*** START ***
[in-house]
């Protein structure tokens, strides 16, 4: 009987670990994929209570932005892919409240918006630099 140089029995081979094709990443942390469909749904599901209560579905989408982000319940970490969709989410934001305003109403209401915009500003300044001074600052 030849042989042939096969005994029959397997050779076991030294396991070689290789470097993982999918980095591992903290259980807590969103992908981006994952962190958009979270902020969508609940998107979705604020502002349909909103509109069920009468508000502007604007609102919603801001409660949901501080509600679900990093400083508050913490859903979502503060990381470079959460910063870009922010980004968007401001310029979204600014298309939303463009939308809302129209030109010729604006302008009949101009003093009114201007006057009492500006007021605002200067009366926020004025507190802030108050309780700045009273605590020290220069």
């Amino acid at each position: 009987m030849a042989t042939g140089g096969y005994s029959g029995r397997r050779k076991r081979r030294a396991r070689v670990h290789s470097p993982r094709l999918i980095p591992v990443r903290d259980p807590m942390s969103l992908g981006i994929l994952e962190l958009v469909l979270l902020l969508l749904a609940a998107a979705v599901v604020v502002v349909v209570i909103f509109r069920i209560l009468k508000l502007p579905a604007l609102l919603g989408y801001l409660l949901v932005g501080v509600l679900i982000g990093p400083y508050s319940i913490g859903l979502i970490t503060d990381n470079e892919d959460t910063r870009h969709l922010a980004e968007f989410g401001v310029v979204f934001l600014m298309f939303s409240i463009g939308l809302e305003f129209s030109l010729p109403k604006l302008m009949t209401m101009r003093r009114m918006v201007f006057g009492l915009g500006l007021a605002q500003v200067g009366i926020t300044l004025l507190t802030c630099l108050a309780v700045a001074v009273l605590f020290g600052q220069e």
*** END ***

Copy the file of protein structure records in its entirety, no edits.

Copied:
[in-house]
């Protein structure tokens, strides 16, 4: 009987670990994929209570932005892919409240918006630099 140089029995081979094709990443942390469909749904599901209560579905989408982000319940970490969709989410934001305003109403209401915009500003300044001074600052 030849042989042939096969005994029959397997050779076991030294396991070689290789470097993982999918980095591992903290259980807590969103992908981006994952962190958009979270902020969508609940998107979705604020502002349909909103509109069920009468508000502007604007609102919603801001409660949901501080509600679900990093400083508050913490859903979502503060990381470079959460910063870009922010980004968007401001310029979204600014298309939303463009939308809302129209030109010729604006302008009949101009003093009114201007006057009492500006007021605002200067009366926020004025507190802030108050309780700045009273605590020290220069």
């Amino acid at each position: 009987m030849a042989t042939g140089g096969y005994s029959g029995r397997r050779k076991r081979r030294a396991r070689v670990h290789s470097p993982r094709l999918i980095p591992v990443r903290d259980p807590m942390s969103l992908g981006i994929l994952e962190l958009v469909l979270l902020l969508l749904a609940a998107a979705v599901v604020v502002v349909v209570i909103f509109r069920i209560l009468k508000l502007p579905a604007l609102l919603g989408y801001l409660l949901v932005g501080v509600l679900i982000g990093p400083y508050s319940i913490g859903l979502i970490t503060d990381n470079e892919d959460t910063r870009h969709l922010a980004e968007f989410g401001v310029v979204f934001l600014m298309f939303s409240i463009g939308l809302e305003f129209s030109l010729p109403k604006l302008m009949t209401m101009r003093r009114m918006v201007f006057g009492l915009g500006l007021a605002q500003v200067g009366i926020t300044l004025l507190t802030c630099l108050a309780v700045a001074v009273l605590f020290g600052q220069e």